The Board of Directors has the ability to file a lien against your property if you fail to pay your assessments, and then can foreclose on your property.  However, the Legislature has limited the Board of Directors’ authority in this regard, and the Board of Directors cannot foreclose until the amount owed is $1,200.00 or the homeowner is in arrears for one year.

The Board of Directors cannot, however, file a lien against your property if you violate the CC&Rs.  If you violate the CC&Rs, the Board of Directors is required to file a civil suit, obtain a judgment, and then a lien can be filed.  However, this lien for a violation of the CC&Rs is only valid when the property is sold and cannot be used to foreclose on the property such as a lien for failing to pay your assessments.

In addition, a homeowner who receives notice that their property is in violation of the community documents, may respond to the Board of Directors by sending a response by certified mail within ten business days after the date of the notice.  Within ten business days after receipt of that certified mail containing the response from the homeowner, the Board of Directors shall respond to the homeowner with a written explanation which provides the provision of the community documents that has allegedly been violated, the date of the violation or the date the violation was observed, the first and last name of the person or persons who observed the violation, and the process the homeowner must follow to contest the notice.  The Legislature has also set forth a procedure whereby a homeowner may petition for a hearing in front of an Administrative Law Judge with the Office of Administrative Hearings regarding a dispute with their Homeowners Association.


If you are a property owner in a subdivision with a Homeowners Association, the first thing you should do is read your community documents.  The CC&Rs, along with the Bylaws and Rules and

Regulations for the Association, should be provided to you when you purchase the home.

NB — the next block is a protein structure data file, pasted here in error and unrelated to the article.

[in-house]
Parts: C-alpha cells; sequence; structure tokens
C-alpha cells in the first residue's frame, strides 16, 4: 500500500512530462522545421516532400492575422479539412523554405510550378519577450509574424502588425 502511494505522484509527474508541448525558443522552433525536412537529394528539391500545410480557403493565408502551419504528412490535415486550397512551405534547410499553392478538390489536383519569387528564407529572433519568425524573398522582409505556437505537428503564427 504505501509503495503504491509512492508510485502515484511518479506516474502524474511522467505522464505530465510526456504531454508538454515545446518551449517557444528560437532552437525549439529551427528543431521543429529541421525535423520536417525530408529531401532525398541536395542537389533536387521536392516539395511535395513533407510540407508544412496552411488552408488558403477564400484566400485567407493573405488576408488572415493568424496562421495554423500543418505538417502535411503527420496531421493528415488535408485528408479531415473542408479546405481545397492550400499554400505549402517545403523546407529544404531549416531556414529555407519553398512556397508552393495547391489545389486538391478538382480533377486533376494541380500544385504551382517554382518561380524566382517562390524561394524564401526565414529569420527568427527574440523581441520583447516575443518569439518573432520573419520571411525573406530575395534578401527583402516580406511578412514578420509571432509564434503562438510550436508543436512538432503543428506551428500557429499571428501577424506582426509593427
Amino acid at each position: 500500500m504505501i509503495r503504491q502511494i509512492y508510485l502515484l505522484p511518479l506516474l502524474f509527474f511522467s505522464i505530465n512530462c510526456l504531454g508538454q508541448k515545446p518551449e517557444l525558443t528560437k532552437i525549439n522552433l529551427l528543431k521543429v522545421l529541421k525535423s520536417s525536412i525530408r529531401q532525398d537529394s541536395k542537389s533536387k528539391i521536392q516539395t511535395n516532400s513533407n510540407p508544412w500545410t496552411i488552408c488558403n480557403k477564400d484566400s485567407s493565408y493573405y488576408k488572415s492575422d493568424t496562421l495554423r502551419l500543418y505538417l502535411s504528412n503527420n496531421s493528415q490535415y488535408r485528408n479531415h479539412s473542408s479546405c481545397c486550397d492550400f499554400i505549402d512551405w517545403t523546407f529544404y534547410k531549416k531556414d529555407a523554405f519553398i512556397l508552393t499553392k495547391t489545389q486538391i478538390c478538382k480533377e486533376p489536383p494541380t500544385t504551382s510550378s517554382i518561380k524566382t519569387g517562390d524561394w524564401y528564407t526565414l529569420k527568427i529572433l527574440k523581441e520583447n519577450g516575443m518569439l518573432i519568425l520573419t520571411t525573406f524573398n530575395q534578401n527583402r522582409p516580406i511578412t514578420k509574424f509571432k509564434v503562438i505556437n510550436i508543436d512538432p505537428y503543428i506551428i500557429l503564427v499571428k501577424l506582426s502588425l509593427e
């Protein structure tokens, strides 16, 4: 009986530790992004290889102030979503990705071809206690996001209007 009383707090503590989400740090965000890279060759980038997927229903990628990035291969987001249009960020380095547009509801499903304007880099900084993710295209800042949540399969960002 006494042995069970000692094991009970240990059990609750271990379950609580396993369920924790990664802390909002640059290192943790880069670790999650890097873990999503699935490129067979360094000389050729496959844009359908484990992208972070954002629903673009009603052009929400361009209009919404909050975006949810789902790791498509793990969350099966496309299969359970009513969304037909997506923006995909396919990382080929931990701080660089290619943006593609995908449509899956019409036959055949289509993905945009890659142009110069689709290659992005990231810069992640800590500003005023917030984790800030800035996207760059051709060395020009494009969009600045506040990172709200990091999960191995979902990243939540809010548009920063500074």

If you are purchasing an existing home, under Arizona  law, the CC&Rs, Bylaws, Rules and Regulations, and financial information regarding the Homeowners Association is required to be provided to you by the Homeowners Association, if the Homeowners Association contains fifty or more homes, within ten days of the Homeowners Association receiving written notice of the pending sale. If the Homeowners Association contains less than fifty homes, the seller is responsible for providing this information.  If you are purchasing a new home from a Developer/Builder, the Developer/Builder usually has these documents available for a homeowner to review even prior to making an offer on the property.


The Homeowners Association, through its Board of Directors, has tremendous authority over what you do with your property and the ability to assess fines and place a lien on your property.  As a homeowner, your first recourse is with the Board of Directors.  If you are unsuccessful at that level, your recourse used to only be through a lawsuit, but now you may be able to proceed with the Office of Administrative Hearings.

Homeowners Associations do have a great deal of control and authority, but this control and authority has been designed for the benefit of the community.  As a homeowner, you can avoid many of the problems, which occur in the Homeowners Association, by making yourself aware of the CC&Rs and Bylaws to ensure you comply with those provisions.